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Cloud Computing And Soa Convergence Linthicum 02 09 10


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Cloud Computing And Soa Convergence Linthicum 02 09 10

  1. 1. Cloud Computing and SOA Convergence in Your Enterprise DAVID  S.  LINTHICUM,  CTO  BICK  GROUP   February  9th,  2010  
  2. 2.        “Cloud  compu>ng  is  a  pay-­‐per-­‐use  model  for  enabling  available,  convenient,  on-­‐ demand  network  access  to  a  shared  pool  of  configurable  compu>ng  resources   (e.g.,  networks,  servers,  storage,  applica>ons,  services)  that  can  be  rapidly   provisioned  and  released  with  minimal  management  effort  or  service  provider   interac>on.  This  cloud  model  promotes  availability  and  is  comprised  of  five  key   characteris@cs,  three  delivery  models,  and  four  deployment  models.”      -­‐  NIST   2
  3. 3. Key  Characteris@cs   •  On-­‐demand  self-­‐service.   •  Ubiquitous  network  access.     •  Loca:on  independent  resource  pooling.   •  Rapid  elas:city.     •  Pay  per  use.     3
  4. 4. The  Basic  Idea   SOA Cloud Finance/ Operations Resources Sales Order Update New Accounts Commission Calculation Data Cleaning Sales 4
  5. 5. Organizing  the  Clouds   Testing-as-a-Service Management/Governance-as-a-Service Application-as-a-Service Integration-as-a-Service Security-as-a-Service Process-as-a-Service Platform-as-a-Service Information-as-a-Service Database-as-a-Service Storage-as-a-Service Infrastructure-as-a-Service
  6. 6. IT  is  Skep@cal   •  Enterprise  IT  is  understandably   skiMsh  about  cloud  compu>ng.   •  However,  many  of  the  cloud   compu>ng  resources  out  there  will   actually  provide  beOer  service  than   on-­‐premise.   •  Security  and  performance  are  s>ll   issues.   6
  7. 7. Making  the  Business  Case  
  8. 8. On-­‐Premise   $1,000,000   $500,000  
  9. 9. Cloud  Delivered  
  10. 10. However,  Not  So  Fast   •  Not  all  compu>ng  resources   should  exist  in  the  clouds.   •  Cloud  compu>ng  is  not  always   cost  effec>ve.   •  Do  your  homework  before   making  the  move.   10
  11. 11. When  Cloud  Compu@ng  may  be  a  Fit   •  When  the  processes,  applica>ons,  and  data  are  largely   independent.   •  When  the  points  of  integra>on  are  well  defined.   •  When  a  lower  level  of  security  will  work  just  fine.     •  When  the  core  internal  enterprise  architecture  is  healthy.   •  When  the  Web  is  the  desired  plaVorm.   •  When  cost  is  an  issue.   •  When  the  applica>ons  are  new.               11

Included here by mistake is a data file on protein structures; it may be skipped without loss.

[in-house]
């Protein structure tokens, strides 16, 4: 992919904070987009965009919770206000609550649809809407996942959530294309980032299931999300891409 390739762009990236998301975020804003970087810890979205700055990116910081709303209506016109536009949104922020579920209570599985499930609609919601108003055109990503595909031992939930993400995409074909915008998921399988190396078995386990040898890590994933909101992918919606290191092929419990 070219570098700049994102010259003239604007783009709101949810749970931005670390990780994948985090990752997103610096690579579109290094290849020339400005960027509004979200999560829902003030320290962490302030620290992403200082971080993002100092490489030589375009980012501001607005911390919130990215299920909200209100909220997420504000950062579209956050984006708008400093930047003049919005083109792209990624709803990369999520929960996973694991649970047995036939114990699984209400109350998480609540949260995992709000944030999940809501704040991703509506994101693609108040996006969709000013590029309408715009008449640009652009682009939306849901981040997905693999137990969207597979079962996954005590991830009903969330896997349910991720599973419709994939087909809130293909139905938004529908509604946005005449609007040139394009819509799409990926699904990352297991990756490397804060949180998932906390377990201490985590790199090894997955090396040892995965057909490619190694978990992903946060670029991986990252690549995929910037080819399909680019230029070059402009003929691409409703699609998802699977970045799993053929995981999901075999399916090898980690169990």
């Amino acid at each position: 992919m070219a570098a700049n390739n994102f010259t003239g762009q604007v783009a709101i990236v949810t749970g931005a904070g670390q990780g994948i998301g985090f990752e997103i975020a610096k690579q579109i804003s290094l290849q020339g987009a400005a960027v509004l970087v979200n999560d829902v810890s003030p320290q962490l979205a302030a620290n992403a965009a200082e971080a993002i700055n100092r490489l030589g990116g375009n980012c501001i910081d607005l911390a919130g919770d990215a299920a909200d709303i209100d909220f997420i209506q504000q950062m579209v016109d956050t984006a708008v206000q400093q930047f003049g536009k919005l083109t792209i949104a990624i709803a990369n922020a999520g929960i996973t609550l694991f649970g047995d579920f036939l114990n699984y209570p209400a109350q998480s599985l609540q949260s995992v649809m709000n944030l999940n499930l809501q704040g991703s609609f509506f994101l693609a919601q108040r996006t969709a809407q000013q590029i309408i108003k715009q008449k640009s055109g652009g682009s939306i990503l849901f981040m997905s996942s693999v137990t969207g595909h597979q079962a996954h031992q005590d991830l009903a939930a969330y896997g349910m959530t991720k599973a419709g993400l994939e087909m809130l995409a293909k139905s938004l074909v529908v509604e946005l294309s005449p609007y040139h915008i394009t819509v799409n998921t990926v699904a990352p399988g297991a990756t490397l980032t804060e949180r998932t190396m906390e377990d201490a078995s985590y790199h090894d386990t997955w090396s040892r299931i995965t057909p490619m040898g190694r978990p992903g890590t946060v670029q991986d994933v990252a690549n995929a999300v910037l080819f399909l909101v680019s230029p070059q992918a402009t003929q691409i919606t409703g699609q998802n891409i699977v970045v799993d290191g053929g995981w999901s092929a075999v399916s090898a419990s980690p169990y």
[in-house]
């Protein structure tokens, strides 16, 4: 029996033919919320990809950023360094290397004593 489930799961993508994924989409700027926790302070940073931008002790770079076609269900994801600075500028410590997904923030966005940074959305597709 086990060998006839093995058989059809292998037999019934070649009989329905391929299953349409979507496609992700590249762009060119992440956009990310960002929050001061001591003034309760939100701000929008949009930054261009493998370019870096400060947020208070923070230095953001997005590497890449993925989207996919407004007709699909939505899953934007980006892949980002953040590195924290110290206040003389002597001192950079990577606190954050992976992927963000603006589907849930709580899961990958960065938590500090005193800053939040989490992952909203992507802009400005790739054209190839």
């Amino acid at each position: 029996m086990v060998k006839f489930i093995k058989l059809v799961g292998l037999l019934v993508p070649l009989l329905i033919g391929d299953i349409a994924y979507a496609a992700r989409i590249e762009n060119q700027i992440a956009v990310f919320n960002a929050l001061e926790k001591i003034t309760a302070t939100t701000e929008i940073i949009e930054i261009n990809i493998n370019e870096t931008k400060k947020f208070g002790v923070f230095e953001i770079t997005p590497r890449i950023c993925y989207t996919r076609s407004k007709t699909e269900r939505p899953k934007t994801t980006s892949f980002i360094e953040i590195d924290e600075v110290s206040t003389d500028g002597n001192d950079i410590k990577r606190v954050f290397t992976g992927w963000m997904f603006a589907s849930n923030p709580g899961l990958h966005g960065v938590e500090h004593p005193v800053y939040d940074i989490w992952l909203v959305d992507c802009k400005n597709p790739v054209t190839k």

12. 12. When  Cloud  Compu@ng  may  not  a  Fit   •  When  the  processes,  applica>ons,  and  data  are  largely   coupled.   •  When  the  points  of  integra>on  are  not  well  defined.   •  When  a  high  level  of  security  is  required.     •  When  the  core  internal  enterprise  architecture  needs   work.   •  When  the  applica>on  requires  a  na>ve  interface.   •  When  cost  is  an  issue.   •  When  the  applica>on  is  legacy.               12
  13. 13. Start  with  the  Architecture   Understand:   •  Business  drivers   •  Informa>on  under   management   •  Exis>ng  services  under   management   •  Core  business  processes   13
  14. 14. Stepping  to  the  Clouds   1.  Access  the  business.   10.  Iden>fy  candidate  processes.   2.  Access  the  culture.   11.  Create  a  governance  strategy.   12.  Create  a  security  strategy.     3.  Access  the  value.   13.  Bind  candidate  services  to  data  and   4.  Understand  your  data.   processes.   5.  Understand  your  services.   14.  Relocate  services,  processes,  and   6.  Understand  your  processes.   informa>on.       15.  Implement  security.     7.  Understand  the  cloud  resources.   16.  Implement  governance.   8.  Iden>fy  candidate  data.   17.  Implement  opera>ons.     9.  Iden>fy  candidate  services.   14
  15. 15. Data   Data   On Premise Application Internet   Services Cloud-Based Application Data   Data  
  16. 16. On Premise Cloud Provider
  17. 17. On Premise Cloud Provider
  18. 18. On Premise Cloud Provider
  19. 19. Policies Policies Runtime Governance Monitoring   Repository   Logs  
  20. 20. Data Services Processes Data   Data   Data   Data  
  21. 21. Data Services Processes Data   PaaS Data   Data   Data   DaaS IaaS
  22. 22. Data Services Processes Application Data   PaaS Data   Application Data   DaaS Data   IaaS
  23. 23. Other  Thoughts   •  External  cloud  services  should   func>on  like  any  other  enterprise   applica>on  or  infrastructure   resource.         •  You  should  evaluate  cloud  providers   using  similar  valida>on  paOerns  as   you  do  with  new  and  exis>ng  data   center  resources.     •  Cloud  resources  should  appear   na>ve.     •  Consider  Private  Clouds.   •  Watch  the  hype,  the  resources  are   new,  but  the  paOerns  of   architecture  are  familiar.       23